Five vineyards you must visit on your next trip to Italy

Five vineyards you must visit on your next trip to Italy

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Italy is one of those countries where the food and wine means serious business – it’s an institution as much as it is a lifestyle. From Piedmont to Lombardy, here’s five family-owned vineyards you simply cannot miss on your next big visit to the boot.


Marchesi di Barolo, Piedmont

Barolo is one of the most respected wines regions in Italy. A hearty red, Barolo draws its name from its namesake town perched among the rolling gentle hills of Piedmont. Established in the early 19th century, the winery is still a family business, handed down over five generations of wine loving Italians. Its excellent location means it enjoys the protection of the Alps in the north and the Apennines in the south which helps the grapes to prosper even more so. The result? Ever so tasty wines.


Vinicola Decordi, Lombardy

The Decordi Winery was set up shop in 1921 as a family-run tavern, where the traditional wines and foods of the Cremonese lower-padana Region were served to giddy and buzzing locals. Since then, it has remained in the family for 100 years and continues to pass down through the ages with Alessandro Decordi, fourth generation owner the latest to join in 2005. Those unfamiliar with Lombardy should know one thing, and one thing alone:  the region is known particularly for its sparkling wines made in the Franciacorta and Oltrepò Pavese areas of the northern Italian lakes in the foothills of the Alps. What does this mean? They know what they are doing, especially when it comes to our cans.


Antica Cascina dei Conti di Roero, Piedmont

Vezza d’Alba is a truly historic area for winemaking in Italy. The aristocratic family of Roero used to cultivate this land in the 18th century, before the business was taken over by the current managers, the Olivero family, back in the 1950s. With 37 acres of vineyards to count on, this ancient farmstead will show any visitor that Piedmont has so much more to offer than just mountains and the Shroud of Turin.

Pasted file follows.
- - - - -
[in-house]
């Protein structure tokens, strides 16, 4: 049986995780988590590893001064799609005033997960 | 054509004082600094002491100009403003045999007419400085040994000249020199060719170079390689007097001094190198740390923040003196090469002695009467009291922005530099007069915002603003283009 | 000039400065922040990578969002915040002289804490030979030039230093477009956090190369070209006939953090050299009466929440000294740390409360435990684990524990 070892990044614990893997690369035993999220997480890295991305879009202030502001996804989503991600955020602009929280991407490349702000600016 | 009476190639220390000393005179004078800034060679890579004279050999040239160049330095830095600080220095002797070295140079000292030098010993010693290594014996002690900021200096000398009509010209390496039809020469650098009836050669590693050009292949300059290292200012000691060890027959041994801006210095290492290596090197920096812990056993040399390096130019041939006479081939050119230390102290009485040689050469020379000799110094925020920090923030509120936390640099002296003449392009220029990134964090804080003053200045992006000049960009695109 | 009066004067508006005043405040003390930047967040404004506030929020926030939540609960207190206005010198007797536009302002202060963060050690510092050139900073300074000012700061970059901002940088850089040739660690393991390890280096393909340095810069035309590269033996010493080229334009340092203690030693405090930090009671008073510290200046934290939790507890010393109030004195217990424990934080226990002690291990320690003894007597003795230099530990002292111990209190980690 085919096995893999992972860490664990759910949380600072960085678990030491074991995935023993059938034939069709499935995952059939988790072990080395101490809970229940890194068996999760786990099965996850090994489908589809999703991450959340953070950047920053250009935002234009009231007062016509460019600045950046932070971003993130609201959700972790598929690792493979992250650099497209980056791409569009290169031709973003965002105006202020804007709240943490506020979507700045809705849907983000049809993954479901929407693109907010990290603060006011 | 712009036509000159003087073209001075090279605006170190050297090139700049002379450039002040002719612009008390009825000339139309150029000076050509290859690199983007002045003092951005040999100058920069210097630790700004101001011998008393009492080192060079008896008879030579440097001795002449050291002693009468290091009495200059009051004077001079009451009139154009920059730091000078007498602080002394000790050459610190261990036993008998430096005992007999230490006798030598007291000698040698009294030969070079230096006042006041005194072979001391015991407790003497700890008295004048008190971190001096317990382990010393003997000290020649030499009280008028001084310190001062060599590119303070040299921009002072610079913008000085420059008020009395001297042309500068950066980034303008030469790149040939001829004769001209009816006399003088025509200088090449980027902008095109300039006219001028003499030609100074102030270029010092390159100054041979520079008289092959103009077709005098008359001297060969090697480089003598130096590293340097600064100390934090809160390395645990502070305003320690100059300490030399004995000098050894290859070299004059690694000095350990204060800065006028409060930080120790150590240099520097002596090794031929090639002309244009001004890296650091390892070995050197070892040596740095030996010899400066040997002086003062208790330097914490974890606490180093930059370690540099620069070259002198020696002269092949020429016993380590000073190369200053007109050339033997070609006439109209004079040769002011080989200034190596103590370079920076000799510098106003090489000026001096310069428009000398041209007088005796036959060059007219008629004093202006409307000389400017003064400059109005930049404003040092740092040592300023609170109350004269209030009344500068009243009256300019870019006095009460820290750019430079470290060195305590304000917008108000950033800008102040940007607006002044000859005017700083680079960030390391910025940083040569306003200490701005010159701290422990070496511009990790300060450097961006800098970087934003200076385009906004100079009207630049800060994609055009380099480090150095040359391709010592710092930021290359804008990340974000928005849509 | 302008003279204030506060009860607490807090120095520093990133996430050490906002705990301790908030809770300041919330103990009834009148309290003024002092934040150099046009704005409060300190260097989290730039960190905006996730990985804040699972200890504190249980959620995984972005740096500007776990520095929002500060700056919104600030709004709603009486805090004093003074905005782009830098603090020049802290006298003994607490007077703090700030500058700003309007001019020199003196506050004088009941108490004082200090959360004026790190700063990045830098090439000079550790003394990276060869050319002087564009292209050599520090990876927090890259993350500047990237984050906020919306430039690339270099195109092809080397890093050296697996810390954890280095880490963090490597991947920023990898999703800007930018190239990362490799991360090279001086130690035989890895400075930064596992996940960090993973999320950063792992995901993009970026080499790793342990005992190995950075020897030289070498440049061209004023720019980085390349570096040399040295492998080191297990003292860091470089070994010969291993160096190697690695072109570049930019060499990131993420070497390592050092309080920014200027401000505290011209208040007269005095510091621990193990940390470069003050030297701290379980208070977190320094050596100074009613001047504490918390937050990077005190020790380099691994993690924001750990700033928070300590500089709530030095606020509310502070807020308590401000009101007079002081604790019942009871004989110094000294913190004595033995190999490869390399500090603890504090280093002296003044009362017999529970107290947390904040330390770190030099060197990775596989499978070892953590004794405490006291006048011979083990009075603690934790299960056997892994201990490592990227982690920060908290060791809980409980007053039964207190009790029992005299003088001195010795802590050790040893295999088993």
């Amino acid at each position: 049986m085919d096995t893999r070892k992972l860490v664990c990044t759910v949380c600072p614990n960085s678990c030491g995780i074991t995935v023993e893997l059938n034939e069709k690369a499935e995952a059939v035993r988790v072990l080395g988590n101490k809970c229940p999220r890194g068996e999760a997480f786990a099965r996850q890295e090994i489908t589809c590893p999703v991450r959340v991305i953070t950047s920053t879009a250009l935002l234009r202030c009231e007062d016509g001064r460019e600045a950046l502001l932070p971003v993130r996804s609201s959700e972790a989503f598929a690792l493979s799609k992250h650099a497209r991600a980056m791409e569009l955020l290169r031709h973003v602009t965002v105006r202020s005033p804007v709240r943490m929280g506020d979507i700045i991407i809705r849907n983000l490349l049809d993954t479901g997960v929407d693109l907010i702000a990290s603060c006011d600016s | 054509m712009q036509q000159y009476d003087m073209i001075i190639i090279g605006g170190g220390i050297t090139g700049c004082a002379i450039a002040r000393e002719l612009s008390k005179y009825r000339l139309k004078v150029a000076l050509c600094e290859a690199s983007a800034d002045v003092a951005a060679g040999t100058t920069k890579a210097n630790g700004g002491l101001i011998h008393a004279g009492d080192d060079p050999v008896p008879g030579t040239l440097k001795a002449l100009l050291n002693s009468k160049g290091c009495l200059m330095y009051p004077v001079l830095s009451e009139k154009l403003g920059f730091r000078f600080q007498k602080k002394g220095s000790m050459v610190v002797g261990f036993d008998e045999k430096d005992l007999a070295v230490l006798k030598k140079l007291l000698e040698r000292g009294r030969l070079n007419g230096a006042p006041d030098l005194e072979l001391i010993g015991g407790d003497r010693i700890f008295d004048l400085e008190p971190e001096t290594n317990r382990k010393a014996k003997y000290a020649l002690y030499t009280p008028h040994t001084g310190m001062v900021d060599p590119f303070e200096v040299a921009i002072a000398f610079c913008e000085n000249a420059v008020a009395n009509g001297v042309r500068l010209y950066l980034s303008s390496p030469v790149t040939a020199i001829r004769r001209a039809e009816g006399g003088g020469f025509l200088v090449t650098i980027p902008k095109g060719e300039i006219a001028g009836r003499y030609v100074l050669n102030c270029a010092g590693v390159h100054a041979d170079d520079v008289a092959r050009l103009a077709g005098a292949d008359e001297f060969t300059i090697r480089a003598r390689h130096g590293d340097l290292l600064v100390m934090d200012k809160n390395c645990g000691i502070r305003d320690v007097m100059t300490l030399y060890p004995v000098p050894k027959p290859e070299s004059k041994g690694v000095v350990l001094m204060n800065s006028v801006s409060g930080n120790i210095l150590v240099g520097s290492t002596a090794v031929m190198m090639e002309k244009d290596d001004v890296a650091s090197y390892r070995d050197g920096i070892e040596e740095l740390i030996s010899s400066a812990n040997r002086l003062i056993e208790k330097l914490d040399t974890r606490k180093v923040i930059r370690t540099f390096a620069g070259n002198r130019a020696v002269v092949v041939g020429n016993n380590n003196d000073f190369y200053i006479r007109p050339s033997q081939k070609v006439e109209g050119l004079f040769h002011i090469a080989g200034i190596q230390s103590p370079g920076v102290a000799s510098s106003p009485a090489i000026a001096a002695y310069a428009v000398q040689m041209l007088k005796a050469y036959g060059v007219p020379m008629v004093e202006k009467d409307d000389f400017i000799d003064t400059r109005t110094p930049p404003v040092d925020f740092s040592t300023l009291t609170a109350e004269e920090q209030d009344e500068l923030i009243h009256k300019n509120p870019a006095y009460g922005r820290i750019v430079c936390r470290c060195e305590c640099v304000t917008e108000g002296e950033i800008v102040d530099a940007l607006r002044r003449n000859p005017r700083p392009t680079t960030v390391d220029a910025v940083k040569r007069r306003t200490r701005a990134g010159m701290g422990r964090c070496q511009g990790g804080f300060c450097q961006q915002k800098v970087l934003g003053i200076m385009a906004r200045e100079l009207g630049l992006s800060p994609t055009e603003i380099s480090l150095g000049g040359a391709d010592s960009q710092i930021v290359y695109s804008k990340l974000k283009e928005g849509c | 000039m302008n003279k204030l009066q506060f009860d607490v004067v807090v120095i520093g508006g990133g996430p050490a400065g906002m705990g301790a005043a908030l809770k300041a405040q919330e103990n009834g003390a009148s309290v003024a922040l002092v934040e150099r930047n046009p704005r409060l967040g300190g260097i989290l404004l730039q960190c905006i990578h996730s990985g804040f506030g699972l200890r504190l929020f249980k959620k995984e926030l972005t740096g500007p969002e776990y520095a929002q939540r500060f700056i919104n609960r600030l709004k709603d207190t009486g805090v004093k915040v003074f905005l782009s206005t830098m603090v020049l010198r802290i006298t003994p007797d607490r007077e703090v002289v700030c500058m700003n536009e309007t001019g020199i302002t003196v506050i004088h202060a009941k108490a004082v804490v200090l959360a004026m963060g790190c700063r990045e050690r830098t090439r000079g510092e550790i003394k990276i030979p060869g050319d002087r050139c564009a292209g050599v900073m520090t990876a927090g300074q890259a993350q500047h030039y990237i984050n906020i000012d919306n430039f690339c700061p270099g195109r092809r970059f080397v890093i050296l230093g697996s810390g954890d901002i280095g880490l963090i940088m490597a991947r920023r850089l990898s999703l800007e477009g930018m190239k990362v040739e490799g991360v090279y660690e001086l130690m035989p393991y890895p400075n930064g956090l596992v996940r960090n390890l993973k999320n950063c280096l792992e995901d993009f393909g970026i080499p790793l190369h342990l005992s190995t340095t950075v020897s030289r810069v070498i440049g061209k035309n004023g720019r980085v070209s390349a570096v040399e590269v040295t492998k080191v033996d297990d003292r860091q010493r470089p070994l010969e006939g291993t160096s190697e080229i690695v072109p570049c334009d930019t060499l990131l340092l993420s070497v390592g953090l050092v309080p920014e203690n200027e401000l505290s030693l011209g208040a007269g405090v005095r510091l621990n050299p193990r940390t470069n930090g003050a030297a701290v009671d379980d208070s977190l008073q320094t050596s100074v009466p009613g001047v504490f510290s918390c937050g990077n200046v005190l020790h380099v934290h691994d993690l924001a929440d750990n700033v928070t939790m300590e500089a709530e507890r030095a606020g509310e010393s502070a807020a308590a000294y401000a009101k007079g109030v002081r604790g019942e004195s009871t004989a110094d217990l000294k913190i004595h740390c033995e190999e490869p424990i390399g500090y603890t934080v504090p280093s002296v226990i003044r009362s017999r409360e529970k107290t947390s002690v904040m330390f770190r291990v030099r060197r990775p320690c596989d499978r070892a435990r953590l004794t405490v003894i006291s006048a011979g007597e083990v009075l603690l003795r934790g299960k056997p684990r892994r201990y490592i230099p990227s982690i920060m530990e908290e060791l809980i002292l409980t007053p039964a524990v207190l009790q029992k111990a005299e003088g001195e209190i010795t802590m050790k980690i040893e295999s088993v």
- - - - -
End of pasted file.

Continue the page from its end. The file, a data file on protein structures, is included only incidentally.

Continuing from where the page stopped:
Marchesi De' Frescobaldi, Tuscany

The Frescobaldi family have been devoted to wine production for over 700 years. To put that into perspective, that’s a colossal 30 generations. As expected, they know a thing or two about wine and everything they pump out is best summed up as grapes par excellence. The estate is home to five discrete units where wine is produced, scattered from north to south Tuscany, in Pomino, Nipozzano, Castiglioni, Castelgiocondo and Ammiraglia. If you’re driving through the region, this place is NOT to be missed. Advice: packs lots of cheese and even more cured meats.


Mastroberardino, Campania

Established in 1878, Mastroberardino is masterminded by a historic family that still maintains a passion for wine and the local territory. Situated in Campania and Irpinia (the region home to the stunning Amalifi Coast), this winery has seen 10 generations succeed each other with great technological innovations. Its grapes include, for instance, Aglianico, Fiano, Greco, Fanghina and Piedirosso, all dating back to ancient Greek and Roman times, so a taste session here is, to put it bluntly, non-negotiable.

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